Just before the start of the Civil War, Torbert was appointed a first lieutenant in the Confederate States Army on March 16, 1861, but he refused the appointment and remained a lieutenant in the U.S. Army.
By September 16, he was appointed colonel of the 1st New Jersey Infantry and, by August 29, 1862, he was a brigade commander in the VI Corps of the Army of the Potomac. In the Maryland Campaign of 1862, he was wounded at Crampton’s Gap in the Battle of South Mountain. He was promoted to brigadier general on November 29, 1862. Torbert commanded his New Jersey brigade in the campaigns leading to the Battle of Fredericksburg, the Battle of Chancellorsville, and the Battle of Gettysburg.
On April 10, 1864, Torbert was given command the 1st Division of the Cavalry Corps of the Army of the Potomac, following the death of Maj. Gen. John Buford. Torbert commanded during the Overland Campaign, except when ill following the Battle of Spotsylvania Courthouse. Brig. Gen. Wesley Merritt commanded in his place for a time. During Maj. Gen. Philip Sheridan’s Valley Campaigns of 1864, Torbert commanded the Cavalry Corps of the Army of the Shenandoah and was promoted to brevet major general on September 9, 1864. Sheridan was unhappy with the performance of the cavalry at the time of the Battle of Fisher’s Hill. He is said to have told Torbert to go out and “whip or be whipped.” The result was a defeat for the Confederate cavalry in the Battle of Tom’s Brook.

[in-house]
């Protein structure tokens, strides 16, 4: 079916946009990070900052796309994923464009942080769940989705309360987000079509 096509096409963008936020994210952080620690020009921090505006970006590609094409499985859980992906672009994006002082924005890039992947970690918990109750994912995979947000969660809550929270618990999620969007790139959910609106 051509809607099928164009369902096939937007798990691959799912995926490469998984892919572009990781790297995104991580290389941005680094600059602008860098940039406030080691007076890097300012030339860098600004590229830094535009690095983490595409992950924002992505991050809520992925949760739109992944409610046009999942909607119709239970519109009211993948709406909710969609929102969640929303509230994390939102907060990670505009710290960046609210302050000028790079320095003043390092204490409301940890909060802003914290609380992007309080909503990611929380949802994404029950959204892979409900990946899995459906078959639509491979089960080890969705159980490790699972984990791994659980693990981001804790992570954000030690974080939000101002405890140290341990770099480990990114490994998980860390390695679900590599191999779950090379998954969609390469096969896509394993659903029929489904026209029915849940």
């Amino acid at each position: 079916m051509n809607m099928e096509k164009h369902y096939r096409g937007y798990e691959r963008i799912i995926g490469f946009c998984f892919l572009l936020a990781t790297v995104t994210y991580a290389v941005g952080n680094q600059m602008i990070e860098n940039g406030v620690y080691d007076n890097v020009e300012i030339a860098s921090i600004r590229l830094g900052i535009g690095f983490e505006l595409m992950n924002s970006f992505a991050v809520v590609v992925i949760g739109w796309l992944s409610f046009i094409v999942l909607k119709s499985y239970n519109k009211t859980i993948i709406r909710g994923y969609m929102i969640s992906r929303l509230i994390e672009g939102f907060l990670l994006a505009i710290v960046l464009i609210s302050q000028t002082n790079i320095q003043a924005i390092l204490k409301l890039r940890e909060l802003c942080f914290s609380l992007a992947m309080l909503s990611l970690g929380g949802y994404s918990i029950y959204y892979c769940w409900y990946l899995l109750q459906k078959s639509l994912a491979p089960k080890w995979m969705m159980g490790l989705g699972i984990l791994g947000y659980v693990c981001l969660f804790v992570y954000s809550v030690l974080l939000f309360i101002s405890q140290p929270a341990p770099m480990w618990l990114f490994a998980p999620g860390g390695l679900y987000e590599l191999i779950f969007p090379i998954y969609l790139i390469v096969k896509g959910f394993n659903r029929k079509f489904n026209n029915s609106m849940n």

Torbert commanded the vestigial Army of the Shenandoah from April 22 to June 27, 1865. Merritt commanded Torbert’s former corps under Sheridan in the last campaigns of the Civil War in Virginia. Torbert received brevet promotions in the regular army for his service at Gettysburg, Haw’s Shop, Third Winchester, and Cedar Creek.